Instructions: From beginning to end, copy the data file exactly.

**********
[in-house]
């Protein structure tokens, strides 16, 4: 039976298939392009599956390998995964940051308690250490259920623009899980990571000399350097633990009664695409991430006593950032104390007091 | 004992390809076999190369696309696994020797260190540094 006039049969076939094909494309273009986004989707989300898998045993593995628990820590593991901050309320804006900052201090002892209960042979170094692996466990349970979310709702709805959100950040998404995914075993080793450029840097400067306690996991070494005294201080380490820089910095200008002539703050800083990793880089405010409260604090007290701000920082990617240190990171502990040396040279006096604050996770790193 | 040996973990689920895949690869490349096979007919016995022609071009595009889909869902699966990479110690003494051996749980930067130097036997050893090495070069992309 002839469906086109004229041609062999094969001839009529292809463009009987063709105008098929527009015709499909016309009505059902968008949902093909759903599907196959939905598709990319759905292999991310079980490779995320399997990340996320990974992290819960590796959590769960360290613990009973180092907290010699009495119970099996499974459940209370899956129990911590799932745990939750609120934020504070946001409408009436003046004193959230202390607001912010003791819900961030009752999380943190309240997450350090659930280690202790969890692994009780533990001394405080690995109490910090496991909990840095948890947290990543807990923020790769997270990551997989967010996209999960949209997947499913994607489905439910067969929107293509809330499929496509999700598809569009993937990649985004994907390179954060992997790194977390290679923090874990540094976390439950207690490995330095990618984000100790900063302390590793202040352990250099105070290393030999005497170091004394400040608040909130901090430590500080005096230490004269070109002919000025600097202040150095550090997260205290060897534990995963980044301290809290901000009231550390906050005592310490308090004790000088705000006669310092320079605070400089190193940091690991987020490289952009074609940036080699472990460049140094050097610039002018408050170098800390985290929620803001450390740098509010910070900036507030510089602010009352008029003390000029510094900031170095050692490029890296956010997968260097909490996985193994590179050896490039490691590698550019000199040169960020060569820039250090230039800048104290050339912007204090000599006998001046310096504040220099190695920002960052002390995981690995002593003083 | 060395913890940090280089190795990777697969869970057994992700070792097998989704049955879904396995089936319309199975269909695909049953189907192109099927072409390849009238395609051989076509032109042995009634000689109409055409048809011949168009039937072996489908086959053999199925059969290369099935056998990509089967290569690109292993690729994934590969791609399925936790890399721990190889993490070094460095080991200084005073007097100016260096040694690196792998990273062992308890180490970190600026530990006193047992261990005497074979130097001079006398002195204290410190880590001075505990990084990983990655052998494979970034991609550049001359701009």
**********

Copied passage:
[in-house]
């Protein structure tokens, strides 16, 4: 039976298939392009599956390998995964940051308690250490259920623009899980990571000399350097633990009664695409991430006593950032104390007091 | 004992390809076999190369696309696994020797260190540094 006039049969076939094909494309273009986004989707989300898998045993593995628990820590593991901050309320804006900052201090002892209960042979170094692996466990349970979310709702709805959100950040998404995914075993080793450029840097400067306690996991070494005294201080380490820089910095200008002539703050800083990793880089405010409260604090007290701000920082990617240190990171502990040396040279006096604050996770790193 | 040996973990689920895949690869490349096979007919016995022609071009595009889909869902699966990479110690003494051996749980930067130097036997050893090495070069992309 002839469906086109004229041609062999094969001839009529292809463009009987063709105008098929527009015709499909016309009505059902968008949902093909759903599907196959939905598709990319759905292999991310079980490779995320399997990340996320990974992290819960590796959590769960360290613990009973180092907290010699009495119970099996499974459940209370899956129990911590799932745990939750609120934020504070946001409408009436003046004193959230202390607001912010003791819900961030009752999380943190309240997450350090659930280690202790969890692994009780533990001394405080690995109490910090496991909990840095948890947290990543807990923020790769997270990551997989967010996209999960949209997947499913994607489905439910067969929107293509809330499929496509999700598809569009993937990649985004994907390179954060992997790194977390290679923090874990540094976390439950207690490995330095990618984000100790900063302390590793202040352990250099105070290393030999005497170091004394400040608040909130901090430590500080005096230490004269070109002919000025600097202040150095550090997260205290060897534990995963980044301290809290901000009231550390906050005592310490308090004790000088705000006669310092320079605070400089190193940091690991987020490289952009074609940036080699472990460049140094050097610039002018408050170098800390985290929620803001450390740098509010910070900036507030510089602010009352008029003390000029510094900031170095050692490029890296956010997968260097909490996985193994590179050896490039490691590698550019000199040169960020060569820039250090230039800048104290050339912007204090000599006998001046310096504040220099190695920002960052002390995981690995002593003083 | 060395913890940090280089190795990777697969869970057994992700070792097998989704049955879904396995089936319309199975269909695909049953189907192109099927072409390849009238395609051989076509032109042995009634000689109409055409048809011949168009039937072996489908086959053999199925059969290369099935056998990509089967290569690109292993690729994934590969791609399925936790890399721990190889993490070094460095080991200084005073007097100016260096040694690196792998990273062992308890180490970190600026530990006193047992261990005497074979130097001079006398002195204290410190880590001075505990990084990983990655052998494979970034991609550049001359701009």